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Wednesday, September 19, 2012

1911-09-19 Battling Nelson W-TKO10 Billy Nixon [Armory Athletic Association, Boston, MA, USA]

1911-09-20 The Boston Journal (Boston, MA) (page 9)
After Third Round, When Cambridge Boy's Eye Was Closed, the Battler Had Things All His Own Way. Referee Stops It in the Tenth.
Battling Nelson "came back," in a measure, as Referee Jack Sheehan found it necessary to stop his bout with Billy Nixon in the tenth round at the Armory A. C. last night. Nixon made a game up hill fight after having his left eye closed in the third round, but it was the old story of a fighter against a boxer. Nixon is entitled to considerable credit for his game effort, but he never had a chance against the ex-lightweight champion.

There was an overflow attendance at the Armory A. A., every seat being occupied, and the crowd, while naturally with Nixon, soon realized that it was a question of whether he would stay the limit. Nelson was charitable and clean in his efforts as a boxer and did not rely on butting.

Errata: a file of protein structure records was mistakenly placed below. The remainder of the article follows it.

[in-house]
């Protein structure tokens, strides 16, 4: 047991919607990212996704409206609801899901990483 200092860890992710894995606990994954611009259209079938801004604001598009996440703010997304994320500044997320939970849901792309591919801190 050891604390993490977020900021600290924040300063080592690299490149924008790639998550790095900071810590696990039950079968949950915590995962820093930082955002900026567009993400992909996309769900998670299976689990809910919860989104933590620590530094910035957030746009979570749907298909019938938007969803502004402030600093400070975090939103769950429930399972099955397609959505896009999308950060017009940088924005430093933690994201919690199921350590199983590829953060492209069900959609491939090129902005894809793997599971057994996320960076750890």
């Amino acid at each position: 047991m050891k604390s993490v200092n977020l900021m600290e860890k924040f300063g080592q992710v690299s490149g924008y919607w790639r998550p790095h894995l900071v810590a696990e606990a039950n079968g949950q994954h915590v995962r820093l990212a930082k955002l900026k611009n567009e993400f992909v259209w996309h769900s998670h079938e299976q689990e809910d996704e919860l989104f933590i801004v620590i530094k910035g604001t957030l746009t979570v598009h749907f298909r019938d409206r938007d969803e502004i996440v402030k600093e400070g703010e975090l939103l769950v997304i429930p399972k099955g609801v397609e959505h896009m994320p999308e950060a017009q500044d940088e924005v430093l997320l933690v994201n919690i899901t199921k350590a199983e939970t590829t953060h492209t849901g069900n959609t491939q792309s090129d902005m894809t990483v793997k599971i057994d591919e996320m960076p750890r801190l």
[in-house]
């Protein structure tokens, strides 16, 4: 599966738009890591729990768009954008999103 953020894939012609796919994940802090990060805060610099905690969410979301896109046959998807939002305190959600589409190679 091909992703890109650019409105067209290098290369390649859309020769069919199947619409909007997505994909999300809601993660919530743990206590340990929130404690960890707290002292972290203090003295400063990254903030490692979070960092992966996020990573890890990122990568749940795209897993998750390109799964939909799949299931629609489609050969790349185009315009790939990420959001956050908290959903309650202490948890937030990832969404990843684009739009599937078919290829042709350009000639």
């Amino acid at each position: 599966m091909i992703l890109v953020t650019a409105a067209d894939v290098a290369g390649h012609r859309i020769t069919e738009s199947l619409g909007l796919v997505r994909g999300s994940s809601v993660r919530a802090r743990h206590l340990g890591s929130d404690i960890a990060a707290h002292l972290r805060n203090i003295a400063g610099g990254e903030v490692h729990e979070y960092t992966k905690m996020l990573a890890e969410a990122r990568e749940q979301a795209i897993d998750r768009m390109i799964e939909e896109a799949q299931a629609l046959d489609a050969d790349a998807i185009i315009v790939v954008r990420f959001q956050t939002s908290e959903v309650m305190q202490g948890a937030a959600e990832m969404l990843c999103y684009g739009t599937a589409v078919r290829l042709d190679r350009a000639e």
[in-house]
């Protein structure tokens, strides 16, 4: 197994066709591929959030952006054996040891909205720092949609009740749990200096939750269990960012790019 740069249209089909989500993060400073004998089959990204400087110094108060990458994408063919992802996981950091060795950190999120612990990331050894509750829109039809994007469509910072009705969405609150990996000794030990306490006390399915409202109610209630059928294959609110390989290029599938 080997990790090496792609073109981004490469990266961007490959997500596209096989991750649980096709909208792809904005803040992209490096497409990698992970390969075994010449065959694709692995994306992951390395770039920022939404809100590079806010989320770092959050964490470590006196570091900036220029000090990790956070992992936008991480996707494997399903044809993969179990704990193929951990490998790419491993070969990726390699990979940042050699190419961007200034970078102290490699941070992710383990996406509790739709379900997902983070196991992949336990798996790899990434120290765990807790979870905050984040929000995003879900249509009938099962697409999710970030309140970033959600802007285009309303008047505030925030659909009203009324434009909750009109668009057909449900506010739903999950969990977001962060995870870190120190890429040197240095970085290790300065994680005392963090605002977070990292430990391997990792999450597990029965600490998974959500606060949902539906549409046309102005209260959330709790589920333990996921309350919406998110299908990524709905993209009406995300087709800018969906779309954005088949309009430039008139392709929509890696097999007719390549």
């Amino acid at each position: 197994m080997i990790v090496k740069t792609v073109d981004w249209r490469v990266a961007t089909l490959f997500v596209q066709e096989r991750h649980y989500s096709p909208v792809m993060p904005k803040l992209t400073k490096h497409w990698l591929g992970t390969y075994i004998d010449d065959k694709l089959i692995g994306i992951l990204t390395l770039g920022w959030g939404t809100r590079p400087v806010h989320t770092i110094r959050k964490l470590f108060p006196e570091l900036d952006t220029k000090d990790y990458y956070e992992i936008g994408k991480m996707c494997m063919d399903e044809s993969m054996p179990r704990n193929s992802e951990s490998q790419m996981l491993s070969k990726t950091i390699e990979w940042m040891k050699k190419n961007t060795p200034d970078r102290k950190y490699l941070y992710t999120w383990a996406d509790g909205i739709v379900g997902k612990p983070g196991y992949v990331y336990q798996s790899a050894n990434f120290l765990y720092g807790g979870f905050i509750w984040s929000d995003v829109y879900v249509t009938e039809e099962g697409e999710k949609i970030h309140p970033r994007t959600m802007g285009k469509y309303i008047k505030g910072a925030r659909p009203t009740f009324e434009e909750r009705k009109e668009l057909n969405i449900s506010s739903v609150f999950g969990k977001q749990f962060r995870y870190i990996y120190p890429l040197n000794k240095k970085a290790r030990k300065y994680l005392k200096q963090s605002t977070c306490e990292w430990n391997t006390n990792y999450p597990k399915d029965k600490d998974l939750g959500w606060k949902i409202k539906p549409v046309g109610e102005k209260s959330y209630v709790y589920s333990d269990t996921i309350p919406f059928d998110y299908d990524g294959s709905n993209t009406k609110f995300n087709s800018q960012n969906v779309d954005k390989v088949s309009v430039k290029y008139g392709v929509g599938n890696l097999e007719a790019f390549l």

The Battler was a joke, so far as judging distance was concerned, and admitted that fact in his dressing room after the bout. He said that he needed more experience against men who could box him in the open.

To sum the bout up, Billy Nixon made a flash in the first three rounds and was willing enough to mix, but when Nelson started to bore in and rip in his vicious uppercuts and landed a wicked right that closed Nixon's eye the Cambridge boxer was severely handicapped, but did not lose his nerve.

Nelson Had Nixon Helpless.

When the bout was stopped after the tenth round had gone less than a minute, Nixon was helpless and was being pounded unmercifully by the Battler, and it was an act of good judgment upon the part of Referee Sheehan to stop hostilities, as Nixon was hopelessly outclassed.

Nelson took some punishment himself, but did not have a mark as he left the ring. He was apparently perfectly willing to take two blows to deliver one. He is not the same old Dane that sent Joe Gans into oblivion, and at times his wild swings made him look like a novice. Nelson stated in his dressing room after the bout: "I was wild in some of my swings and missed by distance, but I am more than convinced that I am far from a 'has been.' This boy Nixon is about as game as they make them and is a lot better than the boys who are challenging Wolgast for the title."

Nelson showed that he had a good, straight left lead and could also shoot over a right cross while defending himself in a clinch. His footwork was somewhat slovenly. When he found he had missed a lead he fell into his old-time clinch with his head resting on Nixon's shoulder, willing to take a walloping with a chance to deliver a punch that would count twice as much as the one received.